Compacts in the News

Attendees at the Federation of Associations of Regulatory Boards (FARB) Leadership Conference spent several hours Saturday morning discussing interstate licensing compacts.  During the discussion, attendees heard from the following presenters:

The need to more efficiently site transmission lines has consistently been identified in western states as one of the most pressing policy challenges facing the region.  One possible solution state legislators are just beginning to consider is a transmission line siting compact.  The compact, which was developed by a drafting team of subject matter experts, with input and guidance from CSG’s National Center for Interstate Compacts will be featured during the Energy and Public Lands Committee session at this year’s CSG-WEST Annual Conference in Las Vegas. 

In a recent article published in MedEd Update the American Medical Association (AMA) expressed support for a medical licensing compact.  In the article the AMA notes a “longstanding policy in support of increased efficiency and standardization in state licensing regulations.”

In a recently released report by the Western Governors Association entitled Ten Year Energy Vision: Goals and Objectives, interstate compacts were mentioned as a way to promote a more robust energy infrastructure.  WGA went on to mention compacts as a viable way to promote interstate cooperation and more effectively lead to the siting of interstate projects. 

Several states are considering the possibility of an interstate online poker compact intended to merge player pools and increase liquidity.  States such as California, Delaware, New Jersey and Nevada have already begun the process of regulating online poker on an intrastate basis.  Going one step further, Nevada Governor Brian Sandoval, recently announced that he has begun preliminary talks about forming an interstate online poker compact.  While speaking on the subject to a group of reporters Gov. Sandoval said “I’ve talked with a...

Earlier this week the Electricity Advisory Committee (EAC) encouraged the US Department of Energy (DOE) to more actively engage in efforts to support the Electrical Transmission Line Siting Compact.  The compact, which was developed by CSG’s National Center for Interstate Compacts, is intended to improve efficiencies and create standardization during the siting process by establishing common applications, joint hearings, predetermined timelines, uniform public comment periods, and a common record for judicial review.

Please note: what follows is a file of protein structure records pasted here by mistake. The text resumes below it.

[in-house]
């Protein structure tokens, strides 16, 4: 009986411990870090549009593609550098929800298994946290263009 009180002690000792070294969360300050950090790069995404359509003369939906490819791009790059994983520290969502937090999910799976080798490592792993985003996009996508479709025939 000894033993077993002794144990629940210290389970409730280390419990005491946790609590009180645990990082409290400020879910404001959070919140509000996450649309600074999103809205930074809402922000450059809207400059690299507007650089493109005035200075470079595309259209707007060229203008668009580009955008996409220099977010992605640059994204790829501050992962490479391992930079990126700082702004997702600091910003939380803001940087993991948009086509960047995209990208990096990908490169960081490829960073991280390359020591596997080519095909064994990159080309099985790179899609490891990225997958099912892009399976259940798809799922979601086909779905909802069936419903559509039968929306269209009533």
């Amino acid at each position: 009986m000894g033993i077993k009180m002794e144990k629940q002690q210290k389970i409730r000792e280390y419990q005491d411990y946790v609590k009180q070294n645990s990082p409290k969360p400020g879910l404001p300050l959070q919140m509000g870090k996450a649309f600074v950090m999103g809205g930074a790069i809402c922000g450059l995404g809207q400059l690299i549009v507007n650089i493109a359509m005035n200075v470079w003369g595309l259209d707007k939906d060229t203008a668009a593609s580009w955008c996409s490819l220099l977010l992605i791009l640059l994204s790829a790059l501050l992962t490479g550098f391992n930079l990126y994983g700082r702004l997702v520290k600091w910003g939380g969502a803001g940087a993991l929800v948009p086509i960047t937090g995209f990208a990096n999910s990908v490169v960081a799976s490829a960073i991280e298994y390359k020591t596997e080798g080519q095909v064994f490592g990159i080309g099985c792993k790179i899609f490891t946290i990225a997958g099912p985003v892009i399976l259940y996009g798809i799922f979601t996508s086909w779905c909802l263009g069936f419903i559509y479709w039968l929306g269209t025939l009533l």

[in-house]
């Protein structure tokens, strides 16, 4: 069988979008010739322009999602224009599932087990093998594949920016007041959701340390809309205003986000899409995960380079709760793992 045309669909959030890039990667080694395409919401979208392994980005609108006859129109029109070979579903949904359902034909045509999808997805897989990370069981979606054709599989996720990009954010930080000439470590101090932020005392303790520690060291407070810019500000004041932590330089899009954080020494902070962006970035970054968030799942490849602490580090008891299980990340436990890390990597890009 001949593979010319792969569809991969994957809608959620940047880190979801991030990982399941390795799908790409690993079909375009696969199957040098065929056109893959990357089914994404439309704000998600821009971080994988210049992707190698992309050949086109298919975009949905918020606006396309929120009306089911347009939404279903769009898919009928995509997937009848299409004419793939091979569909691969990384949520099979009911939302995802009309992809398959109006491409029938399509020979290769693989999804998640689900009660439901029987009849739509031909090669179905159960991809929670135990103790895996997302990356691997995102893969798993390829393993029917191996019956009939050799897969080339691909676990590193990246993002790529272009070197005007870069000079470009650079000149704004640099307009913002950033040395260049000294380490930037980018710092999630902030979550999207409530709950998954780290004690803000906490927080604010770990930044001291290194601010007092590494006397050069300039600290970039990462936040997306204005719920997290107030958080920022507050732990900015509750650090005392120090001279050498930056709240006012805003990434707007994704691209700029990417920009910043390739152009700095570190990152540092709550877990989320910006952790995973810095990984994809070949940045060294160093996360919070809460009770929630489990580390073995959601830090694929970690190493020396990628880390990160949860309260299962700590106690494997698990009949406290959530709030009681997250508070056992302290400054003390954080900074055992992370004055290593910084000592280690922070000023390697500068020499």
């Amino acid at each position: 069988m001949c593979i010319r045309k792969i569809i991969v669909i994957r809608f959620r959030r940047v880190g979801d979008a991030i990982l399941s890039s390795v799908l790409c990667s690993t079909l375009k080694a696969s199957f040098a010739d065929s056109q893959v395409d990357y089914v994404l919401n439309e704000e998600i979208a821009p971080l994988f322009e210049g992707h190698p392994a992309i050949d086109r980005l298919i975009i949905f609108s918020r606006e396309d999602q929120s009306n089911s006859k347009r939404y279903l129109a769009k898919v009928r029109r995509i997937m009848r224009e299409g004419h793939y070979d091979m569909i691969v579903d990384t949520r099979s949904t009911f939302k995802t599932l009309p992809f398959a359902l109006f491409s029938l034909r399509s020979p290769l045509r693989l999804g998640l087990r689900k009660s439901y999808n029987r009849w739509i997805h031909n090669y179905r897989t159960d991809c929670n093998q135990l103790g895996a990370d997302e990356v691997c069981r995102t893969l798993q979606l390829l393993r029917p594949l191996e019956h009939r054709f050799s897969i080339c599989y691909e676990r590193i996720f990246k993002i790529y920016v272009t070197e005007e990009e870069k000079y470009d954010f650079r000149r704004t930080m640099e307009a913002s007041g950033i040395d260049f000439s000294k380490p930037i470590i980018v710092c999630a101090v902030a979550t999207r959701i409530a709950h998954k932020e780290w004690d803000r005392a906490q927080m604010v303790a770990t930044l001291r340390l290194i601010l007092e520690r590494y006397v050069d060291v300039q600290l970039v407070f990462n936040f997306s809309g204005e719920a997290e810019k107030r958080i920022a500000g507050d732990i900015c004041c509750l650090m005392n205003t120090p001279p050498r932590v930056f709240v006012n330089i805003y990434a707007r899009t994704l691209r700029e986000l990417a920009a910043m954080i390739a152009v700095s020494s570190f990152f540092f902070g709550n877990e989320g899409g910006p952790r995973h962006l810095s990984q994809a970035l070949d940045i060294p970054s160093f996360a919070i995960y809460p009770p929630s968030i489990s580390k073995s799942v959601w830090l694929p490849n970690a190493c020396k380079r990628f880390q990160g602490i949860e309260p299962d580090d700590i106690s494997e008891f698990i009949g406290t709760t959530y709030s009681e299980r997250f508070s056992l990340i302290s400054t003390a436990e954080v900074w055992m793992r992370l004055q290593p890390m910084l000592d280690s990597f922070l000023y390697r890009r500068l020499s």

Interstate licensing compacts are not new.  Compacts such as the Driver’s License Compact, the Nurse Licensure Compact, and the Interstate Compact on Licensure of Participants in Horse Racing with Pari-Mutual Wagering have each been in existence for over 10 years.  In the last year though there has been a renewed emphasis on the development of licensing compacts. 

Late last month the Supreme Court heard oral arguments in the case of the Tarrant Regional Water District v. Herrmann.  At issue in the case is whether the Tarrant Regional Water District in Texas has the right to access water from the Red River in Oklahoma under the terms of the Red River Compact.  The case has received considerable attention for its potential impact on rapidly growing metropolitan areas facing water shortages and its potential impact on resource management compacts.

On Monday, the U.S. Court of Appeals for the First Circuit issued a decision in United States v. Pleau, siding with the federal government. Considering the case’s broad implications on the federal-state relationship, The Council of State Governments had partnered with the National Governors Association in signing onto an amicus curiae brief opposing the federal government’s position.

The issue in the case is whether the federal government can compel state compliance when requesting a prisoner custody...

With oral arguments about the constitutionality of the Affordable Care Act now concluded, state and feredal policy makers now must wait for the high court to issue their opinion about the bill.  Despite that Indiana and Utah recently became the latest two states to join the Health Care Compact.  With the additions of two new states, six states have now joined the effort, which seeks to ensure states have primiary responsibity for the regulation of health care.  While the compact has...